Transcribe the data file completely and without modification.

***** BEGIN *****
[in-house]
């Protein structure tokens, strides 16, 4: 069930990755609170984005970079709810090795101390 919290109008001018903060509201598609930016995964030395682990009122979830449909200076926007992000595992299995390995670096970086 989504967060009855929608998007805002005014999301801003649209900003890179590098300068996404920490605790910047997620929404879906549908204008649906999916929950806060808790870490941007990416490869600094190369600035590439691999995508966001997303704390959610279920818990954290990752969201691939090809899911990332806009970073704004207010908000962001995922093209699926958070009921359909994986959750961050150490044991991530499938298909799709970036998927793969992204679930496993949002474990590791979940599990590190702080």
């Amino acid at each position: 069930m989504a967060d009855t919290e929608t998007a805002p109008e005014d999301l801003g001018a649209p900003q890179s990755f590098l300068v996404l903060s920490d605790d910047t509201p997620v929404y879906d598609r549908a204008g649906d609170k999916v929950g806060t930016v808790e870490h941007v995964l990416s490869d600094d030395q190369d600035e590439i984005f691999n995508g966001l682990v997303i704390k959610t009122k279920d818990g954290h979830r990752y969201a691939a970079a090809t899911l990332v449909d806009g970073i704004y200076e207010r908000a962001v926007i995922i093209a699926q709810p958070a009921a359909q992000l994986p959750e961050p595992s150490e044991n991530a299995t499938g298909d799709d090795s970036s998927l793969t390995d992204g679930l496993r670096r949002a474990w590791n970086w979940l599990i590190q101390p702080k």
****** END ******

[in-house]
């Protein structure tokens, strides 16, 4: 069930990755609170984005970079709810090795101390 919290109008001018903060509201598609930016995964030395682990009122979830449909200076926007992000595992299995390995670096970086 989504967060009855929608998007805002005014999301801003649209900003890179590098300068996404920490605790910047997620929404879906549908204008649906999916929950806060808790870490941007990416490869600094190369600035590439691999995508966001997303704390959610279920818990954290990752969201691939090809899911990332806009970073704004207010908000962001995922093209699926958070009921359909994986959750961050150490044991991530499938298909799709970036998927793969992204679930496993949002474990590791979940599990590190702080």
């Amino acid at each position: 069930m989504a967060d009855t919290e929608t998007a805002p109008e005014d999301l801003g001018a649209p900003q890179s990755f590098l300068v996404l903060s920490d605790d910047t509201p997620v929404y879906d598609r549908a204008g649906d609170k999916v929950g806060t930016v808790e870490h941007v995964l990416s490869d600094d030395q190369d600035e590439i984005f691999n995508g966001l682990v997303i704390k959610t009122k279920d818990g954290h979830r990752y969201a691939a970079a090809t899911l990332v449909d806009g970073i704004y200076e207010r908000a962001v926007i995922i093209a699926q709810p958070a009921a359909q992000l994986p959750e961050p595992s150490e044991n991530a299995t499938g298909d799709d090795s970036s998927l793969t390995d992204g679930l496993r670096r949002a474990w590791n970086w979940l599990i590190q101390p702080k």